Trishan went to see a panel on “Enabling Nonprofits to Accomplish Their Missions through Technology” and said it was fairly boring, as he pretty much knew all about it. Later we worked on the presentation slides some more in a hall in the lodge, working out kinks, adding and removing things, and preparing for a quick run-through that night. I went to see “Taking the Long View – Many Careers in One Company”, which was pretty good and informative. I wandered around, looking for internships in technical writing, which was a bit tricky, as everyone was pretty much recruiting for software development, but I got a lot of people who said they’d pass my information on, or to come back with my resume (I’d forgotten them! I realized as I tried to hand one to someone). I actually managed to talk to a technical writer for IBM, which was great, and someone at CA (Computer Associates) who did tech. writing would be at the booth on Friday. Cool!
We did a run-through of the slide deck (just Myles, Rachel, Trishan and I) and figured out timing. We stopped by the Awards Presentation for about 10 minutes, and then went out to dinner at the steakhouse in the lodge. It was a nice evening.
The next morning we got up and got ready for the panel. We went to the Conference Center, and quickly got breakfast at a café in the resort—part of the little Village Shops that were there. We got to the room, and after the panel going on before ours was done, we set up the computer and table. Before we knew it, we were starting. Rachel took the time and would make sure none of us (particularly Trishan) went over our time.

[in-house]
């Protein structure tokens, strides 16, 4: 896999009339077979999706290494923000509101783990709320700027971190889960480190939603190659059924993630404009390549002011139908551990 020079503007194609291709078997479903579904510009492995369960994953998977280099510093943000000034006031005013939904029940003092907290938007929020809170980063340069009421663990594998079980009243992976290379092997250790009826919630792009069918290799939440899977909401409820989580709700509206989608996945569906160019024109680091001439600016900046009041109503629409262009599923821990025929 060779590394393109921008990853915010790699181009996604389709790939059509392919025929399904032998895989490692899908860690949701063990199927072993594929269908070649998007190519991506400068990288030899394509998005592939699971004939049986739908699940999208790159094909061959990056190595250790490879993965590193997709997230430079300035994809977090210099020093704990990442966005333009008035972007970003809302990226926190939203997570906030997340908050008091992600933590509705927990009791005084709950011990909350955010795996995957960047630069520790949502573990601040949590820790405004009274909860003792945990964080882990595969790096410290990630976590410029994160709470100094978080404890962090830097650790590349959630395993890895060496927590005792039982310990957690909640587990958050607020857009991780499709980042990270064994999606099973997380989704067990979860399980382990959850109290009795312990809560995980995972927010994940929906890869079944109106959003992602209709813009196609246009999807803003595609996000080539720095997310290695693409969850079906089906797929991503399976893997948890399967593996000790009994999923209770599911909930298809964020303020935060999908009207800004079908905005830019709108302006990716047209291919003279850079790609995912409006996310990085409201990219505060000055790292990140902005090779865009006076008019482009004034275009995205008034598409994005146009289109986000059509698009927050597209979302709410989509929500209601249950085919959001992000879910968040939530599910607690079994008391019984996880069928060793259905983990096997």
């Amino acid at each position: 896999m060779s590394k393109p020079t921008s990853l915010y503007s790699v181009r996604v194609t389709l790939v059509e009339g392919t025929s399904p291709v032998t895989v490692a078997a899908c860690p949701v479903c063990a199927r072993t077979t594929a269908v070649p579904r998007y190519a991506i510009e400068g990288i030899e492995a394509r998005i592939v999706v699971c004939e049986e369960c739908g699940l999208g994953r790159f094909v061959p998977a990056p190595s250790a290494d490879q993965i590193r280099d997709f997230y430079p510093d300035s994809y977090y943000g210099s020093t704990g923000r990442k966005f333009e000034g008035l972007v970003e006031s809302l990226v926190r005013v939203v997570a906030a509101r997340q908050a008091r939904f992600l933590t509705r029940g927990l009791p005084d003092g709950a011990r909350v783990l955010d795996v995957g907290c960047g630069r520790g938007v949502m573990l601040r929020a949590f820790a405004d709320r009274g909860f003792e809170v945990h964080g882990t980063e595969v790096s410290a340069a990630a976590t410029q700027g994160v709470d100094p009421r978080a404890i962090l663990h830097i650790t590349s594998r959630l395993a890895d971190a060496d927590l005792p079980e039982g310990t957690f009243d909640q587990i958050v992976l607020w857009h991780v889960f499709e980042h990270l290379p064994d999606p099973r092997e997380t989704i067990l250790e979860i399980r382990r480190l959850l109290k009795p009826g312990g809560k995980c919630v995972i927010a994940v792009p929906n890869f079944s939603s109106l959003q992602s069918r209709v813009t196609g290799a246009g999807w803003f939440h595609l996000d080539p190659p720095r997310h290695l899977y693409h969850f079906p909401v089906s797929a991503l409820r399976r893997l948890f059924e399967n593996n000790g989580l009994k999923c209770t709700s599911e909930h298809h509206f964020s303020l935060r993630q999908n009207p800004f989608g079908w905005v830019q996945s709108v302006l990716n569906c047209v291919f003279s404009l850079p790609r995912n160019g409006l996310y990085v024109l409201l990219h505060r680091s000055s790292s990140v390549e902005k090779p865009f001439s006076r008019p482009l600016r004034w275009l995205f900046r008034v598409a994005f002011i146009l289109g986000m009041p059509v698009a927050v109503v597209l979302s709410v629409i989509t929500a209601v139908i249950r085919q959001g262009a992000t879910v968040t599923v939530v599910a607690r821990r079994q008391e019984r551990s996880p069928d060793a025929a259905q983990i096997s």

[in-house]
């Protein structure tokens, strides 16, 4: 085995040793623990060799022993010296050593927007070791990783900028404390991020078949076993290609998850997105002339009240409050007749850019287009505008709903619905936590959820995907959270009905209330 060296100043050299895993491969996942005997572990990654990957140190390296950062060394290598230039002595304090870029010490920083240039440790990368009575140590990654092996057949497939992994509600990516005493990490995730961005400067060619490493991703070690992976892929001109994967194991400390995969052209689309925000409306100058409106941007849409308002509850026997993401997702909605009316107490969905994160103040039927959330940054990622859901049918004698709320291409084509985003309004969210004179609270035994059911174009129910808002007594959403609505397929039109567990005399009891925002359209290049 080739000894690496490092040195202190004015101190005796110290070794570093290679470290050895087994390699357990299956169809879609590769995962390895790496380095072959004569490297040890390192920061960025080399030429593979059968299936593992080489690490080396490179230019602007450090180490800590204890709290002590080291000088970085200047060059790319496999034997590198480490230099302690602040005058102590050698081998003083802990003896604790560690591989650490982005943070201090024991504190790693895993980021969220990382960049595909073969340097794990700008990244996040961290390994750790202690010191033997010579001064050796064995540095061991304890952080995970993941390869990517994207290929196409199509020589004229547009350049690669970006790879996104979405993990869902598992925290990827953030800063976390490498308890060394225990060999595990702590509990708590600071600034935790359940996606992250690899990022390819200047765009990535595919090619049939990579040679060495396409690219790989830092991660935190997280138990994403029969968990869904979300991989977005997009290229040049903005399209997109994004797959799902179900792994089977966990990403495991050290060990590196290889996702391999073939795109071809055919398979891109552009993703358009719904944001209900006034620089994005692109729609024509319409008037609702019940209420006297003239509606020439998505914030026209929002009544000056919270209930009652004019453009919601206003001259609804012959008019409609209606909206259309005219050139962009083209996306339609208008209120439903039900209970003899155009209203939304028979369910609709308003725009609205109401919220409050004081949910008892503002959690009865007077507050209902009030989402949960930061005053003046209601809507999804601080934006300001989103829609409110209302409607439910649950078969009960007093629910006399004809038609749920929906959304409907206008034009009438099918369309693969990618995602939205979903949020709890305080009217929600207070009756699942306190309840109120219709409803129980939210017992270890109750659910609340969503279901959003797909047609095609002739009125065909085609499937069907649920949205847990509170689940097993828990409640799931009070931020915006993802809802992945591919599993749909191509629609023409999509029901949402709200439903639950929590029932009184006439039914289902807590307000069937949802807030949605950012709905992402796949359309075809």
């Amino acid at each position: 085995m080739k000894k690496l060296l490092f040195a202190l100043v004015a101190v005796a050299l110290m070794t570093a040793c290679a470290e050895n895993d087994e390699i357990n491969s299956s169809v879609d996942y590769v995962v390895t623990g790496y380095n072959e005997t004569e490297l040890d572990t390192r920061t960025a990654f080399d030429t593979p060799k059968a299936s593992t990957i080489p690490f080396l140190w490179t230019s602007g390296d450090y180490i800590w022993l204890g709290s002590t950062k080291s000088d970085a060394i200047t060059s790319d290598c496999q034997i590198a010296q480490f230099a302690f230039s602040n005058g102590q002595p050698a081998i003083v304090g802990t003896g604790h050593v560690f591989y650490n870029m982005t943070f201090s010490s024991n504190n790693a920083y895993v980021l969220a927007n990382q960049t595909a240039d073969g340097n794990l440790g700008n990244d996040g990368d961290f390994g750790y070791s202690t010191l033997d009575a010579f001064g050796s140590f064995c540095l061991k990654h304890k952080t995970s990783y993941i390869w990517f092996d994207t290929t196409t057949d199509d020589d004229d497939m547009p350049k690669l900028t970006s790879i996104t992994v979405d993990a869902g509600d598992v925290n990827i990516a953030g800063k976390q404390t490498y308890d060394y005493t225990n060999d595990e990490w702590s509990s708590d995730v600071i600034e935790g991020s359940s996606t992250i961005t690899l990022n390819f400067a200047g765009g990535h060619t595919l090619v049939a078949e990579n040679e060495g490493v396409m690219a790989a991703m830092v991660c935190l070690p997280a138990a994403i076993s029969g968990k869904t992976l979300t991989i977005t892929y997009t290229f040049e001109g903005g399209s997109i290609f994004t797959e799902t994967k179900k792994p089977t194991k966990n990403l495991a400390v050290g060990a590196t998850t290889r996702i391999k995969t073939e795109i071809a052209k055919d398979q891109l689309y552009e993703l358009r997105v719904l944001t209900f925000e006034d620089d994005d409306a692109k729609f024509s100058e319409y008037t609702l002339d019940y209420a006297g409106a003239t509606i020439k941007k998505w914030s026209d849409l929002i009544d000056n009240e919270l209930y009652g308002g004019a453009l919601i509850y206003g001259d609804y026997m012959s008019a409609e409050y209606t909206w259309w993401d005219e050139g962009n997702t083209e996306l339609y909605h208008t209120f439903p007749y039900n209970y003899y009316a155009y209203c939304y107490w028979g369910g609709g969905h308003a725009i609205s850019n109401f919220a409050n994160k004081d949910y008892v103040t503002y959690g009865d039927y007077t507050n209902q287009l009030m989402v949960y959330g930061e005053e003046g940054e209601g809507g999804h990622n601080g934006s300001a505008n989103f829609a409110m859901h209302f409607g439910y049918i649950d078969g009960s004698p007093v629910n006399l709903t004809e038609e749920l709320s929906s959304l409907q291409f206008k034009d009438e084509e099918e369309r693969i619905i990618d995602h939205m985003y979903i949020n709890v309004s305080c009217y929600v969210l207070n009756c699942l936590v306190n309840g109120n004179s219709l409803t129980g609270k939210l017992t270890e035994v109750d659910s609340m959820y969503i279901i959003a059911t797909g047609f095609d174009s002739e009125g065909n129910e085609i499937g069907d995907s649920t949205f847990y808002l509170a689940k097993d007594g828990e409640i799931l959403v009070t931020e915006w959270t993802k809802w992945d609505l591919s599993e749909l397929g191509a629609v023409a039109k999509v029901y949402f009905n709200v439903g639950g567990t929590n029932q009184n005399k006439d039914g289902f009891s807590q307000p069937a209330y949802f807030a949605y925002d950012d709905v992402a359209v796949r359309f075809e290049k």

We had a sizeable amount of people attending: it went up to as high as around 60, which was great. Trishan introduced FOSS and HFOSS, briefly covering the various projects started. Ingrid talked about her Software Development class last Spring, which Myles took. She discussed how she found Literacy Volunteers of Greater Hartford and the impact of having a real client for the class to develop for. I then gave an overview on the Summer Institute 2008, including candid quotes from the students involved. Myles took the stage to discuss AppTrac from beginning to end. Or near end, we’ll see. He talked about how inspiring it was to join the Open Source community and learn skills you’d never learn in a classroom setting. He got a lot of people excited about HFOSS. Rachel went up to talk about OpenMRS and her involvement in that over the summer, and what she accomplished. Overall it went very well. When the first person finally dared ask a question, we had a great slew of questions that really got a lot of people into it. A lot of people wanted to know how to get involved, or to do something similar at their own school. Here are links to some other blogs already available about the panel. This one (ICTD) got the questions and answers to the panel, but aren’t the best notes, so here are few corrections: